By Gregory Hale
Cyberattacks, or the potential for them, continue to rise across the water sector and the federal government through varies agencies wants to continue increasing awareness.

That is why the Environmental Protection Agency (EPA) Monday released an enforcement alert outlining the urgent cybersecurity threats and vulnerabilities to community drinking water systems and the steps these systems need to take to comply with the Safe Drinking Water Act.

The alert is part of a government-wide effort – led by the National Security Council and the Department of Homeland Security’s Cybersecurity and Infrastructure Security Agency (CISA) – to reduce the nation’s infrastructure and cybersecurity vulnerabilities.

EPA issued this alert because threats to, and attacks on, the nation’s water system have increased in frequency and severity to a point where there needs to be additional action.

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Improve Cyber Resilience
“Recent threats, such as those from the Volt Typhoon group, have targeted weaknesses in critical infrastructure and OT environments, and we’ve seen CISA and the Five Eyes alliance issuing recent advisories about the dangers posed by this threat group and others targeting critical sectors,” said Eric Knapp, CTO of OT at OPSWAT, a cybersecurity organization focused on protecting critical infrastructure. “CISA and other U.S. government agencies discovered that these hackers’ access extended to the power grids, communications systems and water supplies for military bases within the U.S. and abroad, showing an even more dire need for these water utilities to improve their cyber resilience.

“Water systems remain vulnerable for a few reasons, including outdated legacy systems, the use of interconnected networks, limited resources, and even a lack of enforced regulations. While a new bill was proposed last month to establish a Water Risk and Resilience Organization that would develop risk and resilience standards specifically tailored for the water sector, we strongly recommend water utilities take immediate action to reduce vulnerabilities and chances of falling victim to a cyber incident. These include:

  • First and foremost, change default passwords
  • Adopting standards applicable to other critical infrastructure and OT environments, such as NERC CIP
  • Controlling peripheral media and securely manage the use of USBs, vendor laptops, and other devices entering critical environments
  • Implementing data diodes or unidirectional security gateways to ensure one-way communication and data sharing
  • Developing and maintaining comprehensive incident response plans
  • Providing regular cybersecurity training”

Knapp’s recommendations fall in line with what the EPA is trying to get across in its advisory.

Safe Drinking Water
“Protecting our nation’s drinking water is a cornerstone of EPA’s mission, and we are committed to using every tool, including our enforcement authorities, to ensure that our nation’s drinking water is protected from cyberattacks,” said EPA Deputy Administrator Janet McCabe. “EPA’s new enforcement alert is the latest step that the Biden-Harris Administration is taking to ensure communities understand the urgency and severity of cyberattacks and water systems are ready to address these serious threats to our nation’s public health.”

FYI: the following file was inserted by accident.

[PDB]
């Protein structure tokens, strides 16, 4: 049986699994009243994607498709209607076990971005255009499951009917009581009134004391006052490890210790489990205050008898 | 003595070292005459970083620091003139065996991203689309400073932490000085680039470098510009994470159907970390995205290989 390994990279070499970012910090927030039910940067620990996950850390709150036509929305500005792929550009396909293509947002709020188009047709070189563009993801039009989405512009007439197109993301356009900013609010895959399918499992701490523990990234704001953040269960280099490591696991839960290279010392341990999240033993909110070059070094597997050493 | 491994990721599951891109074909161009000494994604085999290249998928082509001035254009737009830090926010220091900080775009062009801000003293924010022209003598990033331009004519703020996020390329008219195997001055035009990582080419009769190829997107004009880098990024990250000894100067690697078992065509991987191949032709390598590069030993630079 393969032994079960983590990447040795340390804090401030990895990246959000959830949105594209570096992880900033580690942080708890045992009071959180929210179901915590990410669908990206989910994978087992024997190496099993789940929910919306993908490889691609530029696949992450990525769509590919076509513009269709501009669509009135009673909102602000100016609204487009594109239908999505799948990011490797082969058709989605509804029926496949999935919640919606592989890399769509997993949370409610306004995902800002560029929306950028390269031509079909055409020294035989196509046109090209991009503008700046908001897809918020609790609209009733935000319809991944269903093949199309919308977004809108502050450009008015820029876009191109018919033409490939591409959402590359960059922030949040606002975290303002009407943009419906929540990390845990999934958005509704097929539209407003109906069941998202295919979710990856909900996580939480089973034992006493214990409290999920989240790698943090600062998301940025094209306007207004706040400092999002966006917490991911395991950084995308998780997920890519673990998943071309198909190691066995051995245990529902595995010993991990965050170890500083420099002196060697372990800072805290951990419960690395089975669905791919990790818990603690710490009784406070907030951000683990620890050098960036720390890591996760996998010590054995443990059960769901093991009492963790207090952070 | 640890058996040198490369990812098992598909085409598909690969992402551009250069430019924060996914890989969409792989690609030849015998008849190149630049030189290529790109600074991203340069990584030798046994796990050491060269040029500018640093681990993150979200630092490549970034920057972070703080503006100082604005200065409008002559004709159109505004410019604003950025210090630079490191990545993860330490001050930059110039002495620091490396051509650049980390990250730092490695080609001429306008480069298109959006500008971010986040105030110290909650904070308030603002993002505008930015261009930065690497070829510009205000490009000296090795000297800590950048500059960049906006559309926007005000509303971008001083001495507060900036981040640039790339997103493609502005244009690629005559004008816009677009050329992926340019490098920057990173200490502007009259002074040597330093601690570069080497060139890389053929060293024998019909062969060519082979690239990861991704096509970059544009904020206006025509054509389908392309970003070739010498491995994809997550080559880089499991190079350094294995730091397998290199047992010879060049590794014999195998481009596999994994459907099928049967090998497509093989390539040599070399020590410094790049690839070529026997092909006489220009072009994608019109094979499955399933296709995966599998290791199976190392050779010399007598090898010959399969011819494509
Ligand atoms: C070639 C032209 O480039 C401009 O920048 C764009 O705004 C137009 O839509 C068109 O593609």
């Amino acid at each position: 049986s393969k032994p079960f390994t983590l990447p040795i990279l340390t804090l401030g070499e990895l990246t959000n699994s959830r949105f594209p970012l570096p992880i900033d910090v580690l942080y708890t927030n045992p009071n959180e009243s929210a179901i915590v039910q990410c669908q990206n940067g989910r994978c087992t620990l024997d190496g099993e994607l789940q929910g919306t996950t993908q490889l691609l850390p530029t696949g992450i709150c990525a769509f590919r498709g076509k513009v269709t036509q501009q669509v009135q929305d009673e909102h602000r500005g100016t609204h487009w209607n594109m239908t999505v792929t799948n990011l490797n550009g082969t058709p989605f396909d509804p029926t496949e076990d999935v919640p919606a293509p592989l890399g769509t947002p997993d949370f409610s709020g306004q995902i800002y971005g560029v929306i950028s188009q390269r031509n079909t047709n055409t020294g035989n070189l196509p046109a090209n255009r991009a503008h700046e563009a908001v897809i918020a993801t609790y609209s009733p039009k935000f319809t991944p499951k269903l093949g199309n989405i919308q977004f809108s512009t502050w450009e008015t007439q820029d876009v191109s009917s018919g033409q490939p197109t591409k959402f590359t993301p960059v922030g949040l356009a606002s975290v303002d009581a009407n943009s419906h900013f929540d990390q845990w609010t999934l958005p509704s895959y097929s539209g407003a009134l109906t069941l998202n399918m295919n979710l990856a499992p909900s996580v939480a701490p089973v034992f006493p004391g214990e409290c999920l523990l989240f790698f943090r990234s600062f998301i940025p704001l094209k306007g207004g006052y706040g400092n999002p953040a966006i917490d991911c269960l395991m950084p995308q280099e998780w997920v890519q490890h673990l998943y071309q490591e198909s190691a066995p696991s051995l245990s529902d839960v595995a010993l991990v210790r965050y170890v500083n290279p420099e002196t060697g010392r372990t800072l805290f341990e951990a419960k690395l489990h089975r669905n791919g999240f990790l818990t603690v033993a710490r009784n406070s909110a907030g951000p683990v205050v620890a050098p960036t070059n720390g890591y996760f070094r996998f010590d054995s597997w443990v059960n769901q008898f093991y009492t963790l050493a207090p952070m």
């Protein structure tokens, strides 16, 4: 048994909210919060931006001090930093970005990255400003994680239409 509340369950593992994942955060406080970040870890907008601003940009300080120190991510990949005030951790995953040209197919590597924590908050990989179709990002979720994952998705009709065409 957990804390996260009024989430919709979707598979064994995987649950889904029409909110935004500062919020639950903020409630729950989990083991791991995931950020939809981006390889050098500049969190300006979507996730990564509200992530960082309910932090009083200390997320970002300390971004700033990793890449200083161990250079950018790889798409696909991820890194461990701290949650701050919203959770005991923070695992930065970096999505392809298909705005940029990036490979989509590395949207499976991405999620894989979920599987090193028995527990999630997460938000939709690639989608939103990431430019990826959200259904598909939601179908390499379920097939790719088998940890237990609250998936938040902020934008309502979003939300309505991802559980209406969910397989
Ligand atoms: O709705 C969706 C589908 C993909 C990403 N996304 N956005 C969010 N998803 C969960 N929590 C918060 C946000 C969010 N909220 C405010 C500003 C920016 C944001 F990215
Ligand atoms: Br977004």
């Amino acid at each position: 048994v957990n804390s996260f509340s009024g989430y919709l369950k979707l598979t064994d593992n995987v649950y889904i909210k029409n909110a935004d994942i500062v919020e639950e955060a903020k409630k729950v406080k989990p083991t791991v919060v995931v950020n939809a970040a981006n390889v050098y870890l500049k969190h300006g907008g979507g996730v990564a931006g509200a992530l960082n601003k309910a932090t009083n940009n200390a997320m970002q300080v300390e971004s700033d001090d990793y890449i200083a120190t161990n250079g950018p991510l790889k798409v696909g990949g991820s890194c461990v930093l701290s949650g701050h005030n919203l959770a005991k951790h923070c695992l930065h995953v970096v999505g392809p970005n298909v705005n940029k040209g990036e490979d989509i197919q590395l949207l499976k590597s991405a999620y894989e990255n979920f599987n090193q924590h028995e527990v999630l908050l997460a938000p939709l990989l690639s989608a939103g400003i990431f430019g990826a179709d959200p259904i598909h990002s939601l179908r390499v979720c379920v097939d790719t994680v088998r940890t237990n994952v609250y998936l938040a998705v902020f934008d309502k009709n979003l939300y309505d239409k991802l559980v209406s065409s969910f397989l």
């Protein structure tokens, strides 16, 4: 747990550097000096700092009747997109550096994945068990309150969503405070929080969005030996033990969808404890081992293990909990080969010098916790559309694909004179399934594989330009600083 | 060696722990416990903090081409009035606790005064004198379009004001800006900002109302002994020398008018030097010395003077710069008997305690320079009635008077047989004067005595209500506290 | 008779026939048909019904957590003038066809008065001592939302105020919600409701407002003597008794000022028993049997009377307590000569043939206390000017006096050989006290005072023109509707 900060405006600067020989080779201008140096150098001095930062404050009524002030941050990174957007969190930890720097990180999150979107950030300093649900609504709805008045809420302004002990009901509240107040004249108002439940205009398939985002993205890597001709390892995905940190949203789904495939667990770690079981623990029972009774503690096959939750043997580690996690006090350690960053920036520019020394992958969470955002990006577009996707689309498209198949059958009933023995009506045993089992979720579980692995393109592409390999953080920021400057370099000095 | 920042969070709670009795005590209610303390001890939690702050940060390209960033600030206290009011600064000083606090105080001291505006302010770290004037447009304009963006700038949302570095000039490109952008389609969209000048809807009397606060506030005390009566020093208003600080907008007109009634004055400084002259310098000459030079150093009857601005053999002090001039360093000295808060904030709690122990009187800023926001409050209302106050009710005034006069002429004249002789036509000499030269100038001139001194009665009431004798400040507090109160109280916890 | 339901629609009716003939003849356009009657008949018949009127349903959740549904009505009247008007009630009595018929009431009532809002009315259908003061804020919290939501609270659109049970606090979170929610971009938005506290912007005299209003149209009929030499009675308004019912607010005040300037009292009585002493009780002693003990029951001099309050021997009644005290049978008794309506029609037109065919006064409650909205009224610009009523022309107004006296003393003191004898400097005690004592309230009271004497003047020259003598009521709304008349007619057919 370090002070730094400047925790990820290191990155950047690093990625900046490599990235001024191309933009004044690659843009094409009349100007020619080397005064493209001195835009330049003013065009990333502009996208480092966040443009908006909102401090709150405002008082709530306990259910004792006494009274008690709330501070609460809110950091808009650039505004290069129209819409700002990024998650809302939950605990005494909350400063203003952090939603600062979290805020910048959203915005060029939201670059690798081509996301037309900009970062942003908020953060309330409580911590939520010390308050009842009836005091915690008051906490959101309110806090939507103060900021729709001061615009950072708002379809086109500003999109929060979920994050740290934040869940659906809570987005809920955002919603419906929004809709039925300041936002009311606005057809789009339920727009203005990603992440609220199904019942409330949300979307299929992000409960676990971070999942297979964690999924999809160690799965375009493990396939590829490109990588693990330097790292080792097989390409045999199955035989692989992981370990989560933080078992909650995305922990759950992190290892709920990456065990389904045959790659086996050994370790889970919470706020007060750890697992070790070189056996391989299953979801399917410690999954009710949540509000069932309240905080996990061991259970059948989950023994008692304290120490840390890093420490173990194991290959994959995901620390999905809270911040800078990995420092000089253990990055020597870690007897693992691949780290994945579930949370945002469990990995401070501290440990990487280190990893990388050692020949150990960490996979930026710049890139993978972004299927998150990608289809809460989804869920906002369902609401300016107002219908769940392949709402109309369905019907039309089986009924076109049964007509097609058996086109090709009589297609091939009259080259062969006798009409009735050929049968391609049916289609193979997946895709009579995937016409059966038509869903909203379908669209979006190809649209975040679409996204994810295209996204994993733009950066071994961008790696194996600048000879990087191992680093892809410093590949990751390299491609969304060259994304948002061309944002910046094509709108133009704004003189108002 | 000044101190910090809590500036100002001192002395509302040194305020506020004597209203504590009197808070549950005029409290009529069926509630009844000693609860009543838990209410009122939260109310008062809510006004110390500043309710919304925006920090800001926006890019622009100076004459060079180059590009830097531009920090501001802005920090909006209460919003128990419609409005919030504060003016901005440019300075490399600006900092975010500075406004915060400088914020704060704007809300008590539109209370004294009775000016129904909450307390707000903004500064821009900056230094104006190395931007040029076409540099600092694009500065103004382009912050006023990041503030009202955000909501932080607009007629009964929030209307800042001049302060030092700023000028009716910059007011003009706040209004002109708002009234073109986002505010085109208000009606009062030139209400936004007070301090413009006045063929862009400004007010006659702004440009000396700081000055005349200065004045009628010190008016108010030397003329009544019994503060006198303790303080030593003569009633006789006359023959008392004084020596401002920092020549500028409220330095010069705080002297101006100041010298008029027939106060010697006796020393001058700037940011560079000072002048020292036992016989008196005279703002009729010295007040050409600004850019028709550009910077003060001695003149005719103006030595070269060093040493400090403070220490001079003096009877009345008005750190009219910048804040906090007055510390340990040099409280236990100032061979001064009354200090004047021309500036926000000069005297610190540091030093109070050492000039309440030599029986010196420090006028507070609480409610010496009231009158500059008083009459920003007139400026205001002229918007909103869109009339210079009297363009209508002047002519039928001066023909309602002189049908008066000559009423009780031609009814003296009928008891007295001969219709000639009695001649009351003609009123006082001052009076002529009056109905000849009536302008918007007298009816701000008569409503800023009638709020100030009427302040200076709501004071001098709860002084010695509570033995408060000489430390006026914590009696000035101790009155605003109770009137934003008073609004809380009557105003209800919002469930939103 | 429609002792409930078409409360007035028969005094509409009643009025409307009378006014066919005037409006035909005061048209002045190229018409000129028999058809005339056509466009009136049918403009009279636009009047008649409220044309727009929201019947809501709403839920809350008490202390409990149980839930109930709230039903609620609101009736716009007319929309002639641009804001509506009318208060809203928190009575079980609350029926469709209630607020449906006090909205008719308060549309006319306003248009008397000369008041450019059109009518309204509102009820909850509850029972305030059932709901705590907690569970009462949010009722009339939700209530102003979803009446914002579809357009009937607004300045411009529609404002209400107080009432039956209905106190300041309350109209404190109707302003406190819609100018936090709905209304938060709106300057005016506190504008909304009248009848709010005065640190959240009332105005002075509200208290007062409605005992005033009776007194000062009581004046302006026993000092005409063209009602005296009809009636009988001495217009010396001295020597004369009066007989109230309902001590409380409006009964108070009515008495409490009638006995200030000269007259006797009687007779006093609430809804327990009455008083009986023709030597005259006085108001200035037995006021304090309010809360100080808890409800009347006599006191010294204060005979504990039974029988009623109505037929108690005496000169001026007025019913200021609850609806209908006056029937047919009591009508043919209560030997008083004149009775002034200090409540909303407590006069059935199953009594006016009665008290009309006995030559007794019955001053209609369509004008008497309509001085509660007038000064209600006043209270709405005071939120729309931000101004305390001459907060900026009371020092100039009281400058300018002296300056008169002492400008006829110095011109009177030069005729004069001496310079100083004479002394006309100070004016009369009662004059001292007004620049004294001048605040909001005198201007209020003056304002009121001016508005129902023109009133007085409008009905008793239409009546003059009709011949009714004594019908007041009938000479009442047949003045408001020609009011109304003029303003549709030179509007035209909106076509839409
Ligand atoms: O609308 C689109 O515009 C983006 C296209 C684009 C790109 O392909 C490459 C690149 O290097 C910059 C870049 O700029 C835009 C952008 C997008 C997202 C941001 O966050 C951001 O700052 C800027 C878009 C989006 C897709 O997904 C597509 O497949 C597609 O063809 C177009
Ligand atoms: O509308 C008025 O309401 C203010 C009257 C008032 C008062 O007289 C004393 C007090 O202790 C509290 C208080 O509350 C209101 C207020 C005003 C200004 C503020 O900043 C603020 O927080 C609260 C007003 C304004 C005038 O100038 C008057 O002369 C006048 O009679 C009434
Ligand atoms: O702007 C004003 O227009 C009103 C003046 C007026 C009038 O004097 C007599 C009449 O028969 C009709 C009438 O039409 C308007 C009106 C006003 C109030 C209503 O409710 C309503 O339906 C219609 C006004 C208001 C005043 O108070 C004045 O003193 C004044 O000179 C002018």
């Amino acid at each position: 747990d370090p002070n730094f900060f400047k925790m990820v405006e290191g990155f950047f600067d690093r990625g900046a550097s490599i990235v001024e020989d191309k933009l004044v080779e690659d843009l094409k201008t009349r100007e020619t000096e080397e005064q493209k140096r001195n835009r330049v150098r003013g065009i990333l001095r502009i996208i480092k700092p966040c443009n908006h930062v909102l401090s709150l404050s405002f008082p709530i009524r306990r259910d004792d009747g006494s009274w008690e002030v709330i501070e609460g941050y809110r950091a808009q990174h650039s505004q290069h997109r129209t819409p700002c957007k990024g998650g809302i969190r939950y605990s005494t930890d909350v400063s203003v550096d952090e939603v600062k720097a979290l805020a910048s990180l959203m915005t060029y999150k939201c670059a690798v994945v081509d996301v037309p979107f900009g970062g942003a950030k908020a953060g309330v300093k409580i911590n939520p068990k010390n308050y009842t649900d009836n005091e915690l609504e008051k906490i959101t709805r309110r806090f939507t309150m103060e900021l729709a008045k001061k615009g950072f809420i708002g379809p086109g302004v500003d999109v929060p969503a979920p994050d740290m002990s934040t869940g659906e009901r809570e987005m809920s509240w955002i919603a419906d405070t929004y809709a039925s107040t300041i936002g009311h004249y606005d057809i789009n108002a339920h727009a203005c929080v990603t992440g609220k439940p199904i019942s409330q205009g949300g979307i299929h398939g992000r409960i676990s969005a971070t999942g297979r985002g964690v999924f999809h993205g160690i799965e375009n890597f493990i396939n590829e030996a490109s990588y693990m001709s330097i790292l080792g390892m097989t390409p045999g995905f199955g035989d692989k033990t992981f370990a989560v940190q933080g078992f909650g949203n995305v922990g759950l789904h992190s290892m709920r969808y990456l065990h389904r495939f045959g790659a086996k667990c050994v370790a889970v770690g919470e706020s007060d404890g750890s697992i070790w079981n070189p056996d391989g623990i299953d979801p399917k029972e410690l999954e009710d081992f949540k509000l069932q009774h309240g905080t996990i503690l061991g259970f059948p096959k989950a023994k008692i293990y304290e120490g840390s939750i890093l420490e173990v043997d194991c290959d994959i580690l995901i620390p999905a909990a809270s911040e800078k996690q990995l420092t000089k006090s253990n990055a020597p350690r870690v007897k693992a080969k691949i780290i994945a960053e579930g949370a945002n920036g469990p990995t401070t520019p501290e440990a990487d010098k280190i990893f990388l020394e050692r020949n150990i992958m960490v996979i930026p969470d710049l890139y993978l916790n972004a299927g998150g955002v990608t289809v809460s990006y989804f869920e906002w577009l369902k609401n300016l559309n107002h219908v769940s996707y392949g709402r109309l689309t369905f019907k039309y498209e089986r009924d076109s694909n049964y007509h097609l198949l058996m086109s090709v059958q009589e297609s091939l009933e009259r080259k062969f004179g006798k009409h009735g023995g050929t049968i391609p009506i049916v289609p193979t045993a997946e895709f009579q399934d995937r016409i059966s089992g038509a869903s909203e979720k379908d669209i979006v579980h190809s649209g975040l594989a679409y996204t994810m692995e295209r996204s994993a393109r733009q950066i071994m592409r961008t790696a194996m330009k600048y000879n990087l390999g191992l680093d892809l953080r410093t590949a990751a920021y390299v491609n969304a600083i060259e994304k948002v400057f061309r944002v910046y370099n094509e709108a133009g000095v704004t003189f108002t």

Additionally, EPA inspections revealed the majority of water systems inspected – over 70 percent – do not fully comply with requirements in the Safe Drinking Water Act and that some of those systems have critical cybersecurity vulnerabilities, such as default passwords not updated or changed, and single logins an attacker could easily compromise.

Moreover, as EPA and its state and federal security and intelligence partners continue to identify vulnerabilities, informed by successful cyberattacks to water systems across the United States, the agency remains committed to working with state and sector organization partners to successfully protect drinking water for communities.

EPA wants to emphasize the importance of its ongoing inspection and enforcement activities under Safe Drinking Water Act section 1433.

To that end, the agency said it will increase the number of planned inspections and, where appropriate, will take civil and criminal enforcement actions, including in response to a situation that may present an imminent and substantial endangerment.

Water Inspections
Additionally, inspections will ensure water systems are meeting their requirements to regularly assess resilience vulnerabilities, including cybersecurity, and to develop emergency response plans. In addition, EPA, CISA, and the FBI recommend system operators take steps outlined in Top Actions for Securing Water Systems:

  • Reduce exposure to public-facing Internet
  • Conduct regular cybersecurity assessments
  • Change default passwords immediately
  • Conduct an inventory of OT/IT assets
  • Develop and exercise cybersecurity incident response and recovery plans
  • Backup OT/IT systems
  • Reduce exposure to vulnerabilities
  • Conduct cybersecurity awareness training

Click here to view the enforcement alert.

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